Getting older and loving It...

When I was in my twenties, I was overly concerned about my appearance. I spent too much time and effort thinking that my makeup and hair had to be perfect.

I now understand that I was much too preoccupied with superficial things like that. I now know that I was being influenced by the media, whose persistent focus on youth disenfranchises the majority of women over twenty. I’m delighted to see that things are changing.

I was sure that people were judging me by my appearance, although I never applied that unachievable standard to others. One day I was visiting my loving grandmother, who was one of the greatest mentors in my life. Her friend was visiting, and we were enjoying high tea on grandmother’s front porch.

Her friend was an older woman who was stressing about some fine wrinkles that were beginning to form on her beautiful face. She carried on and on about all the money she’d spent on fancy creams and serums that did nothing to correct her signs of aging.

Grandmother had lived in Amazonia for many years, and during that time she contracted small pox. People around her were succumbing to the disease, but she managed to survive. However, her survival came with a high price.

As a result of the disease, her beautifully sculpted face was riddled with tiny pox marks. At an early age, she had been forced to learn that a woman’s true beauty comes from within. I identified with her friend’s concern, as I was also afraid of losing my looks someday. But at this moment, I was worrying that this woman’s comments might make my Grandmother feel sad.

Grandmother simply smiled as she listened to this woman complaining about the inevitability of aging. I saw that there wasn’t a trace of sadness on her face. She waited until this woman finished her rant, and then she made a remark that I will never forget.

Grandma said she shouldn’t worry too much about her wrinkles, because she knew the secret to preventing further aging. Both her friend and I were anxious to hear this wonderful secret. Grandmother then said “The secret to staying young and beautiful is to die when you are twenty one.” Needless to say, grandmother’s friend had nothing more to say.

That thought-provoking comment has stayed in my mind for the past fifty years. I’m now in my seventies, and these truly are my golden years. I attribute part of my good fortune to the choices I have made along the way.

I’m enjoying being an elder because I started taking care of my health at an early age. I decided that I would not become overweight, as that can age you and make you predisposed to many illnesses.

I have enjoyed many of the so called vices that are part of today’s lifestyle, but in great moderation. For example, I believe it’s healthy to have a glass of wine now and then, but don’t drink the whole bottle. Have a slice of pecan pie, but not the whole pie.

I’m sure you get the point. Know that you are n amazing organism, and take care of yourself. Learn to love the whole you, and let the world know about it in a gentle way.

Also, never stop moving your body. Stretching exercises and yoga will keep you limber. I walk a half hour a day, as my cardiologist insists that doing so will prevent forty percent of all cancers. Breathe clean air, and drink pure water.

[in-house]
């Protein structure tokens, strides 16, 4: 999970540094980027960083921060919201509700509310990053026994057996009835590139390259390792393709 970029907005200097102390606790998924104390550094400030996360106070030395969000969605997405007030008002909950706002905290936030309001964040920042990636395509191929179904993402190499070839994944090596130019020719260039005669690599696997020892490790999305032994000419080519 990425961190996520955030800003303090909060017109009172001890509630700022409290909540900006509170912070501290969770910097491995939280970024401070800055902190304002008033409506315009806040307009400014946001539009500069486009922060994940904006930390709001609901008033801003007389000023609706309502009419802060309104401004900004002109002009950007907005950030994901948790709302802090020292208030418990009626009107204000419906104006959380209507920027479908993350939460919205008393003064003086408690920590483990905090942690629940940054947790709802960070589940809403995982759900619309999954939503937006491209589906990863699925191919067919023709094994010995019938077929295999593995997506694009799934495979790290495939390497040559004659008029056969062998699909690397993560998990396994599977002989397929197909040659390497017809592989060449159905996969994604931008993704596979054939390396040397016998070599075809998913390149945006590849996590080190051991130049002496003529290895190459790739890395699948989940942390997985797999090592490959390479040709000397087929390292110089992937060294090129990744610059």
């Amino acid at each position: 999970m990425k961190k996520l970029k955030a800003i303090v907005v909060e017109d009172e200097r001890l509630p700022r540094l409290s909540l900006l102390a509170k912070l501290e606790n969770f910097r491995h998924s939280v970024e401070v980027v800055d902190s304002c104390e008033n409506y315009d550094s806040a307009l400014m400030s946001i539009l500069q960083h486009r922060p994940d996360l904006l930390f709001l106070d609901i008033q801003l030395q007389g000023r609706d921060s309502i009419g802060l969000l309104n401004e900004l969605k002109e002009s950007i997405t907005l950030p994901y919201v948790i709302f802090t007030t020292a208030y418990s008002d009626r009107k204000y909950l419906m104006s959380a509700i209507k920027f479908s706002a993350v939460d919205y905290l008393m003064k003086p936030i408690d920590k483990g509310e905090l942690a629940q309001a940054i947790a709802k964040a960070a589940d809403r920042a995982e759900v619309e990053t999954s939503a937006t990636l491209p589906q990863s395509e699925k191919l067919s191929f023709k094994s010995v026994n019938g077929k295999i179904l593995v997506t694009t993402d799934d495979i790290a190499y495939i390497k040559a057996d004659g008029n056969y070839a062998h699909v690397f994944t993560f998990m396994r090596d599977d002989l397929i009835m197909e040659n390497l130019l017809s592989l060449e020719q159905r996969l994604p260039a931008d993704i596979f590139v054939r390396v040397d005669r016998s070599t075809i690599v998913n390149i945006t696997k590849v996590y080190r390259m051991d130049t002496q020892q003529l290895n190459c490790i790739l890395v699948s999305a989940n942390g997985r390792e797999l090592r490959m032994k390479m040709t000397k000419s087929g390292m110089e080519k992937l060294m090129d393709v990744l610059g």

Find a way to laugh every day, even when you’re hurt or grieving. I have found that having pets fulfills my need for laughter, as well as giving me a sense that there is always someone at home that is grateful to be in my life.

Research has told us that having a pet does prolong our life. A metaphysical philosopher once told me that an animal’s physical presence contributes life to our own energy field.

John Barrymore once said “You’re not old until regrets take the place of your dreams.” Never stop reaching for the stars. Having something to look forward allows your mind to hold onto the future, No matter what life throws at you, always have a plan B that will show you the way to go forward.

I used to agonize over mistakes I had made in my younger years. I once read a biography about Ben Franklin that addresses this. He was reported to have said that “Life’s tragedy is that we get old too soon and wise too late.” Hold on to the thought that we are all on this planet for a reason. We are here to learn whatever we need to learn to enable our soul to evolve.

Older people who become bitter and angry are those who have missed the importance of their trip to the planet. They can be recognized by their self-centered mindset. They are those who hold onto every penny and dismiss the chance to be of service to others.

We’re here to love and serve others, and when we do, we never truly age. We appreciate the joy of a butterfly in springtime, and the majesty of falling leaves in the fall. In loving and serving others, we learn that every day of life is a gift.

There is a fount of wisdom that accumulates in our soul as the years go by. As an elder, we are able to guide younger people. We have the power to do this as we discern the difference between unwanted attention and worthwhile advice.

As we age, we find ourselves seeing events with a renewed awareness of our power. We begin to truly understand that we are all part of a Master Plan. The sense of peace that comes with this level of acceptance is hard to describe.

Please visit me at Keep in touch, as I will continue writing until it’s time for my transition.

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